Cat toys tend to last longer than dog toys, and also tend to be made more from fabric, which means that when kitty tears it with her claws, you are able to fix it for her with a few stitches, ready for further playing. My cat’s toys have lasted her years because of this. You could also make your cat some new toys very easily by reusing cotton reels, and many other household bits and bobs.
Hay, straw and sawdust can be added to your home compost bin. If you were to make your own bedding from shredded paper, or purchase this, you could also add this to your compost bin. Recycled paper is readily available as bedding in pet stores, which is great if you don’t have time (or a shredder) to make your own.
Entertainment for rodents tends to be long-lasting unless it is food, however they do love to chew things for fun; why not try items such as your old toilet roll tubes, to give them a second use, and save yourself some money too.
Let us know below if you have any other suggestions.
The concept of ‘zero waste’ can seem daunting, especially if it is new to you. We live in a country which has for too long relied on disposable items for help in carrying out many everyday tasks. This is especially true in the kitchen, where we are faced with frequent use of cling film, plastic bags, egg boxes and kitchen towel, amongst other items. If you are wanting to explore a zero waste lifestyle, or start your waste-free journey, your home kitchen is an excellent place to begin making changes.
Why Zero Waste?
In a nutshell, the less waste the better – for the environment, and also for your pocket! Waste which gets sent to landfill creates greenhouse gases, which is terrible news for the environment, and leads to global warming. There are also other major concerns linked to this, such as the impact of the waste on wildlife, who ingest waste or get tangled up in it.
Total zero waste is a huge challenge, but even just attempting one of the below tips could start you off on your path to a zero waste lifestyle. You’ll probably find that once you start being mindful of these things, it is impossible to switch off from it – wherever you are, and whatever you are doing! And that is great news for the environment, and also, you will find, for your pocket.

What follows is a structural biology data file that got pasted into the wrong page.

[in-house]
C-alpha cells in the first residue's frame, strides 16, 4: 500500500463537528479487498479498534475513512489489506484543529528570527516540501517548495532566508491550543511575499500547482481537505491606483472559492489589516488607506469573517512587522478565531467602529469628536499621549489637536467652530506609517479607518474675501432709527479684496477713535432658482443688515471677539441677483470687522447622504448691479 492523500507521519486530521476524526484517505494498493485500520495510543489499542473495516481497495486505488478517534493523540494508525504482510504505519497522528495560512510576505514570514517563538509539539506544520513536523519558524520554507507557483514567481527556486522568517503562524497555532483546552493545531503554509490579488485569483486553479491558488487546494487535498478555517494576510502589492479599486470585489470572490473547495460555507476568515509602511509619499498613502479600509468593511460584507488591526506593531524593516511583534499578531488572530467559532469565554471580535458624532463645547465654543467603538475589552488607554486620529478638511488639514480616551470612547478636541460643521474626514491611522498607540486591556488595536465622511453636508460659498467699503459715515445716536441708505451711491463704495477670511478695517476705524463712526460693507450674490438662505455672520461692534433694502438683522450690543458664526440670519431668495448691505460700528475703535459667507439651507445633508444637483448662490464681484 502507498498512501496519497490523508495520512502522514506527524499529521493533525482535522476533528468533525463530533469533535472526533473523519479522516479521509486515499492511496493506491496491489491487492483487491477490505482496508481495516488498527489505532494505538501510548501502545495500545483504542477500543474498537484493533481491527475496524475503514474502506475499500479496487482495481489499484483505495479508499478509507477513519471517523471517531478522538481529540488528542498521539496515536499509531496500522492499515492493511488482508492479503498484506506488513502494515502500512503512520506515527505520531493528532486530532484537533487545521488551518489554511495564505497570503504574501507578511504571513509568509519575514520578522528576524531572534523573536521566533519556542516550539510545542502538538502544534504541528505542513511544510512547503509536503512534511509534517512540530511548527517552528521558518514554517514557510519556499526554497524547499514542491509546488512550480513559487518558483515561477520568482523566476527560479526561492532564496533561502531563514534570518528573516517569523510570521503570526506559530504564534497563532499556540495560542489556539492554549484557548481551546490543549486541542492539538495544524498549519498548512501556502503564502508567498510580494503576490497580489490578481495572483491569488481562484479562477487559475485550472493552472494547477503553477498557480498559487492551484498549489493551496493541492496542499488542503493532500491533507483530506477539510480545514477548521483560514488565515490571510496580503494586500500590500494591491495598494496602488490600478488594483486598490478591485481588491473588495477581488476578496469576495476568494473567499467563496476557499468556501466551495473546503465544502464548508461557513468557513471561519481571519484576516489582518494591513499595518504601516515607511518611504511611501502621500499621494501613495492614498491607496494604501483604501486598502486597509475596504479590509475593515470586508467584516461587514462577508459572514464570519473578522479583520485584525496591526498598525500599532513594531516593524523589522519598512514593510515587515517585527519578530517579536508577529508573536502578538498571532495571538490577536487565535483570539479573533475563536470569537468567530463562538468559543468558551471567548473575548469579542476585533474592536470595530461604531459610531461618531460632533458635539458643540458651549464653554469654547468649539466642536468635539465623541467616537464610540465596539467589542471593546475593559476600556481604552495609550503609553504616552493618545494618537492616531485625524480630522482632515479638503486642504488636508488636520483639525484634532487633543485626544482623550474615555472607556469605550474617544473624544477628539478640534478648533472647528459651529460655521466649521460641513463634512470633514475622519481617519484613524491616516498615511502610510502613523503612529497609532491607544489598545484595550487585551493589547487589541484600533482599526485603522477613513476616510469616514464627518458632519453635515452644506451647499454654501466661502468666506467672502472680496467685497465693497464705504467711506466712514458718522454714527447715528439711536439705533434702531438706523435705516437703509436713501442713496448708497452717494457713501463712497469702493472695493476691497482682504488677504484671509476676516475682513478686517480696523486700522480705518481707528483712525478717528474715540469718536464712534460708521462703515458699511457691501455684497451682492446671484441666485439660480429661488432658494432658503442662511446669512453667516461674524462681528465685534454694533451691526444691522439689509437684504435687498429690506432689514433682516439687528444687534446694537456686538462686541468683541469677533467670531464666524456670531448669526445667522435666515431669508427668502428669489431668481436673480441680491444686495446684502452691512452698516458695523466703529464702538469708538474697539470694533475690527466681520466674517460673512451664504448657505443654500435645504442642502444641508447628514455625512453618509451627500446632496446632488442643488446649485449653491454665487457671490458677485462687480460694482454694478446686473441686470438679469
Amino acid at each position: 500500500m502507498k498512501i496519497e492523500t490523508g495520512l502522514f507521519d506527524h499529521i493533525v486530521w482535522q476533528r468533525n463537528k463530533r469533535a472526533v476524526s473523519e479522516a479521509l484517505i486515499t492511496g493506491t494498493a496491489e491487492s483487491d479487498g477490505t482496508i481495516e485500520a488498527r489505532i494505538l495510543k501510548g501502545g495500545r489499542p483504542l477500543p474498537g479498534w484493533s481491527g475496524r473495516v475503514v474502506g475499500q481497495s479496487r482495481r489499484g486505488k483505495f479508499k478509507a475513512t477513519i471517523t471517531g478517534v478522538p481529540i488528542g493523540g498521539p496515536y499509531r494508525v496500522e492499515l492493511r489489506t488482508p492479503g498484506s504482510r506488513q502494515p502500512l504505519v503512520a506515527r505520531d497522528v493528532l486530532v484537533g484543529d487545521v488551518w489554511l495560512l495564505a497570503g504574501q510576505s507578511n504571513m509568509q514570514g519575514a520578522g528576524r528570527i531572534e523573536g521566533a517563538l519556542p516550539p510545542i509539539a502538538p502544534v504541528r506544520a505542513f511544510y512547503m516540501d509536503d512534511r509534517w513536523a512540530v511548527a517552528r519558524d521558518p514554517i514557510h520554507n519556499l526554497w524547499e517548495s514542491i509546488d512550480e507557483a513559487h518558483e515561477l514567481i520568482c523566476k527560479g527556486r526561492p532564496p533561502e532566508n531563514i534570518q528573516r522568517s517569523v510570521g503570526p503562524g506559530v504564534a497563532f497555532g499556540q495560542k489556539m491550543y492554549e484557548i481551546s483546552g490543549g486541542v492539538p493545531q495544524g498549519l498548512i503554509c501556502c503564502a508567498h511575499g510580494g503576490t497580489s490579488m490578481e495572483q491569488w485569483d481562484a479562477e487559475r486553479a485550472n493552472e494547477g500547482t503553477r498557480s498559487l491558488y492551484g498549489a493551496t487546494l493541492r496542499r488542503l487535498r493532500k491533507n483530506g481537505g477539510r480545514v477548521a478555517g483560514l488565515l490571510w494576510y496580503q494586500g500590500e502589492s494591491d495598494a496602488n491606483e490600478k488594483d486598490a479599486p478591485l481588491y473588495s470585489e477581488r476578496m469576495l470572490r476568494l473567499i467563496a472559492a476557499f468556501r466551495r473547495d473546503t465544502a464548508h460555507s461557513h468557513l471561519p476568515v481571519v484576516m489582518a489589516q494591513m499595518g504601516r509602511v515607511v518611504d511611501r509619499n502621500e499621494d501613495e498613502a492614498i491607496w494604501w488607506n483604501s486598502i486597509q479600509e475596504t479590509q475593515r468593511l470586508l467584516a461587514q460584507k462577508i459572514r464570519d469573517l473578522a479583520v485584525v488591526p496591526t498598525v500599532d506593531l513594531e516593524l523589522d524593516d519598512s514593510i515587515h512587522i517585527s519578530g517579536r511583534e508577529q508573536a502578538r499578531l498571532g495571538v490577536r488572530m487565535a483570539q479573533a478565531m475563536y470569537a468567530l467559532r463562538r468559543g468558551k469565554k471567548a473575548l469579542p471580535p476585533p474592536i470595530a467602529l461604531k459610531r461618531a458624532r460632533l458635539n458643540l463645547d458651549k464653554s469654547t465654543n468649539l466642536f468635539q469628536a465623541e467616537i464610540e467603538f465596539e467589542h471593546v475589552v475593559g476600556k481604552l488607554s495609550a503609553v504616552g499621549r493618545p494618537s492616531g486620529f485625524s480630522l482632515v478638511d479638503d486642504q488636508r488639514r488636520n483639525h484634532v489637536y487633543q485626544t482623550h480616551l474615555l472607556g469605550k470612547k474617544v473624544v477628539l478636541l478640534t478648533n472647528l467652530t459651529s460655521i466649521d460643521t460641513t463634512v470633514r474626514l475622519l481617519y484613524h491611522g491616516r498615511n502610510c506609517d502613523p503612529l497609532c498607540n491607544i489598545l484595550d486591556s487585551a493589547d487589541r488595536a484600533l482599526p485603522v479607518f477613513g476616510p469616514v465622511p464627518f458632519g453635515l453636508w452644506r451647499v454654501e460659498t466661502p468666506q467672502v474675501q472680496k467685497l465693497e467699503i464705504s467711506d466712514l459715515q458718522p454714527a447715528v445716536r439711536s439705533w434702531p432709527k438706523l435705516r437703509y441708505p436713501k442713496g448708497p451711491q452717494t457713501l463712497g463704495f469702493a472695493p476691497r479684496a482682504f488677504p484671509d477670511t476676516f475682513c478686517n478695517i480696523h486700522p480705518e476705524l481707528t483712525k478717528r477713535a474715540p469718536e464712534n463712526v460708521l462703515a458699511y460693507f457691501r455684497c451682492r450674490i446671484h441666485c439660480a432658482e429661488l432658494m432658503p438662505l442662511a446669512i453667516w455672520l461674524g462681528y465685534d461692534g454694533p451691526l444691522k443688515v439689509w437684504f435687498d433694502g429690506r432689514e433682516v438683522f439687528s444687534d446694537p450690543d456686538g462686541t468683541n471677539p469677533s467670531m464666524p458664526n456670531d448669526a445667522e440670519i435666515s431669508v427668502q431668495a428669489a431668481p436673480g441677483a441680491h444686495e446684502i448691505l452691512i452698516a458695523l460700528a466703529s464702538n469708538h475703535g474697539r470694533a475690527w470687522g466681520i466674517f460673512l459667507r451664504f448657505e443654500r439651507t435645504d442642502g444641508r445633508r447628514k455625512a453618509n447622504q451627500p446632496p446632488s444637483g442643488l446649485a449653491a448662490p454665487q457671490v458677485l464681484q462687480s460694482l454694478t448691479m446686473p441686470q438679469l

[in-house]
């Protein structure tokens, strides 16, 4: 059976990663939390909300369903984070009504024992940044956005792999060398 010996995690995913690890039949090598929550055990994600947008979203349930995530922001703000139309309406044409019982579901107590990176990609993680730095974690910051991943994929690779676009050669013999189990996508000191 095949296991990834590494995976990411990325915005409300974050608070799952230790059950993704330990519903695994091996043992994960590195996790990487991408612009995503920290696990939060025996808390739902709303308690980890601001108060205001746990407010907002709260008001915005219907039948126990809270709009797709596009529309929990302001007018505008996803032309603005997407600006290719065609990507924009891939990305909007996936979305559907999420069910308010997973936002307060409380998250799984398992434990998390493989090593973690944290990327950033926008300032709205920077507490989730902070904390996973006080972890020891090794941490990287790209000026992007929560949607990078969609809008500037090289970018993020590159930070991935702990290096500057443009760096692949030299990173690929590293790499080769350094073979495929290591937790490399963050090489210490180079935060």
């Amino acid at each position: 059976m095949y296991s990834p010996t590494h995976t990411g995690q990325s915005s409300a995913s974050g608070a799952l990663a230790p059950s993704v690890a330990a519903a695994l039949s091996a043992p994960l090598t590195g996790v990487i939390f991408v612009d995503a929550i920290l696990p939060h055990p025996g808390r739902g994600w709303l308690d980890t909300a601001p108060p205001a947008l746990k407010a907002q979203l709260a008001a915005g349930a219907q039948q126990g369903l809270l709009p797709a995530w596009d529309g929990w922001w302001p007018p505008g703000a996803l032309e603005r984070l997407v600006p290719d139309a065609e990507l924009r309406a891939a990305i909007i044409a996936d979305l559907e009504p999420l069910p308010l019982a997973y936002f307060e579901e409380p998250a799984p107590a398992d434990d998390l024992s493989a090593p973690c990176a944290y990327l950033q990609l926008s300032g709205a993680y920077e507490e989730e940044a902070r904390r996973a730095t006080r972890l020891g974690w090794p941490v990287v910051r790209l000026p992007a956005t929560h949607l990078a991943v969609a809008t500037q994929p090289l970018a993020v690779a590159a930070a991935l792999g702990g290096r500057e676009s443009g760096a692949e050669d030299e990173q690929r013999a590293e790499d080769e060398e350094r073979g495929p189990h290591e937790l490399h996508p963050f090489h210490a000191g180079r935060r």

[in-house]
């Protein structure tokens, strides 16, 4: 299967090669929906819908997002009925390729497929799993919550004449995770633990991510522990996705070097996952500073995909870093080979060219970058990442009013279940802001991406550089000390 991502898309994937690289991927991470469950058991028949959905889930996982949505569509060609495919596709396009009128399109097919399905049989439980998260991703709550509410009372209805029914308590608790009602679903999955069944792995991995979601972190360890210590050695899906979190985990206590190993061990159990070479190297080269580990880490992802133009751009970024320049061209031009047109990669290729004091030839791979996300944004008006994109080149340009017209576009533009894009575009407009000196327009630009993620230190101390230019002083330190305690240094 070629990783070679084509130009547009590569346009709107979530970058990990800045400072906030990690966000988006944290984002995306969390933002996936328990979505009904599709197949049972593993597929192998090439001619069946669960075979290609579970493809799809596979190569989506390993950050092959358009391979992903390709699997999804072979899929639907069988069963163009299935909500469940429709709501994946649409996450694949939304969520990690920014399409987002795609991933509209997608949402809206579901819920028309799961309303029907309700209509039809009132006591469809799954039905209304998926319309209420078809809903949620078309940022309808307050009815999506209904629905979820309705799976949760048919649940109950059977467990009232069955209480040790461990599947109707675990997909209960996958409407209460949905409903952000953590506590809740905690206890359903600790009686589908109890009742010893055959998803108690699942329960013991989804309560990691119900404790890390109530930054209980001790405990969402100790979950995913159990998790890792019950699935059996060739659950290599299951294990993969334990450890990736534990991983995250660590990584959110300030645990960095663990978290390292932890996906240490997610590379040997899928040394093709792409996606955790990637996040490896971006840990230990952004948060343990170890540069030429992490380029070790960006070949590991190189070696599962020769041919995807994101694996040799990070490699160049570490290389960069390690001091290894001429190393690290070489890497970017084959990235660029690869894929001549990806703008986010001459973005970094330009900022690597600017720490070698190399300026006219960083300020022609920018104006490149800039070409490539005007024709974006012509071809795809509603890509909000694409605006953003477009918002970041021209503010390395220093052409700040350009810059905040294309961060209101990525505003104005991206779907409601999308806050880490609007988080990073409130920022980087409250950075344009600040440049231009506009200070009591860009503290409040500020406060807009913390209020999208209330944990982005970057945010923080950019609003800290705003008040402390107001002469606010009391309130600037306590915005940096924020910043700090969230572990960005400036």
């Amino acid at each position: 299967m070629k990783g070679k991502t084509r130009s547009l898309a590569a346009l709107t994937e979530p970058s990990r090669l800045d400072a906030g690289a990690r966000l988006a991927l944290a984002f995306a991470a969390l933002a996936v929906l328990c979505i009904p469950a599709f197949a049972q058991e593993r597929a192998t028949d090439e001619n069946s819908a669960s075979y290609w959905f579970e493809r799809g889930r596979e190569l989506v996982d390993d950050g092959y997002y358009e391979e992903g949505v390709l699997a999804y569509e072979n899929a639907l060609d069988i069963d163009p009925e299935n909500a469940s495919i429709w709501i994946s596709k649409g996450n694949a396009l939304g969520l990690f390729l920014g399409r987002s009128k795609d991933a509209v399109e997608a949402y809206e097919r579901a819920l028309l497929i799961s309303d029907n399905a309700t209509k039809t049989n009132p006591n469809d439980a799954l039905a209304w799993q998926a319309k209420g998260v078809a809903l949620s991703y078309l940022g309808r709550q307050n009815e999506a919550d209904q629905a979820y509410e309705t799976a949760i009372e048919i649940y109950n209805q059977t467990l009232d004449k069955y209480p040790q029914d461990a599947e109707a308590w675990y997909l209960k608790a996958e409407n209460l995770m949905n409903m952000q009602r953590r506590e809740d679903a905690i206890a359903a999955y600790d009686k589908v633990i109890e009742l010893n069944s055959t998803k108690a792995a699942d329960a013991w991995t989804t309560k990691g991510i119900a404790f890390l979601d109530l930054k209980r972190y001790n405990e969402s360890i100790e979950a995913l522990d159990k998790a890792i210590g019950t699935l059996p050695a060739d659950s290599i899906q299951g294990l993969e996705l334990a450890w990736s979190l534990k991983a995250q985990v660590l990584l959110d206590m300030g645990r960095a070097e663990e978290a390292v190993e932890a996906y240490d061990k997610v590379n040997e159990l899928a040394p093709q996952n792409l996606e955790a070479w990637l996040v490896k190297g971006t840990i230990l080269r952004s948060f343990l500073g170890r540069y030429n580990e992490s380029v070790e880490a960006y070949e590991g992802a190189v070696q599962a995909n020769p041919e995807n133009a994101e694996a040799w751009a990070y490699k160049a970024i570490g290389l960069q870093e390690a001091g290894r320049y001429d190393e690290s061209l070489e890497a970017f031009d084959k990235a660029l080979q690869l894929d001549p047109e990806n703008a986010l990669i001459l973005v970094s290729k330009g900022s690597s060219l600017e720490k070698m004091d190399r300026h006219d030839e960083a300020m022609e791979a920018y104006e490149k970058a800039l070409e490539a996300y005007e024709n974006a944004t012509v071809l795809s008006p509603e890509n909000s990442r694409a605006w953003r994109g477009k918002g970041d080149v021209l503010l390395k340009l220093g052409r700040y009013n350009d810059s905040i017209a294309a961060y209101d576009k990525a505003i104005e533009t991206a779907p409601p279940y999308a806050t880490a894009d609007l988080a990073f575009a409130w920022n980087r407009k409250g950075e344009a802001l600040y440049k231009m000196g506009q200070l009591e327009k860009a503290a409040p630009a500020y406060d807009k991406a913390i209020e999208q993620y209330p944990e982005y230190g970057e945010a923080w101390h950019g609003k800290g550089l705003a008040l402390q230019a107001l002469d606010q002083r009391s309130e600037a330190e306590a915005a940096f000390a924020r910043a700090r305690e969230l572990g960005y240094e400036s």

9 Zero Waste Kitchen Tips:
Swap disposables for reusables
This means swapping out kitchen paper for a reusable cloth, sandwich bags for reusable containers, paper napkins for cloth ones (perhaps made from old fabric), and cling film for a plate lid or homemade linen food covers.
For food storage in the kitchen, use glass containers such as Mason jars, which can be reused for years and years.
Say goodbye to plastic bags
You don’t need plastic bags in your home, even if you think you do! Stop using them in your bins; just use the bin without, and wash it. If you usually reuse your plastic bags for supermarket or other shopping, invest in a cloth bag or bag for life instead.
Embrace tap water
You don’t need to buy bottled water. Tap water is generally fine, but if you aren’t so keen on the taste of yours, add something to it, such as a squeeze of lemon or a slice of apple. Not only will it taste nicer, but you’ll be adding nutrients too.
Buy in bulk
Buying in bulk means a lower product to packaging ratio, which can only be a good thing when it comes to waste reduction.
If you’re visiting a specific bulk buy outlet that sells food products from large bins, take containers with you from home, such as jars and cloth bags, so you don’t require any packaging there.
Find new uses for food waste
Coffee grounds are great for keeping ants at bay, over-ripe bananas are perfect for baking, and spring onions regrow in a jar with some water. Get imaginative with your food waste, and you’ll be surprised at what you can reuse.
Create less food waste
By scrubbing some vegetables, such as potatoes and carrots, instead of peeling them, you will be preserving more nutrients and also stopping the scraps from becoming waste. Win-win!
Create a compost bin
Whilst this could be argued to not be ‘zero waste’, I am including it, as it is good for the environment, and an excellent option for the few food scraps you will be producing when living a low-waste lifestyle. Some non-food items can also be added. Our guide to creating your own compost pile can be found here.
Prepare lunches at home
Food on-the-go tends to cause many problems with waste packaging, so why not prepare your work day and school lunches at home, and save waste as well as money? You’ll also no doubt be eating food that is of higher nutritional value, and generally better for you!
Try a lunch box with various compartments, so you can carry several food types whilst keeping them separate – and without using foil or cling film. Don’t forget a reusable bottle for your drinks, too.
Minimise gadget numbers
Do you really need that new spiralizer? Kitchen gadgets are often faddy or end up breaking, which then leaves you with waste. Remember that when it comes to cooking, Google is your friend, and will often provide you with alternative methods of doing kitchen tasks without the need for a specific (and often expensive) gadget.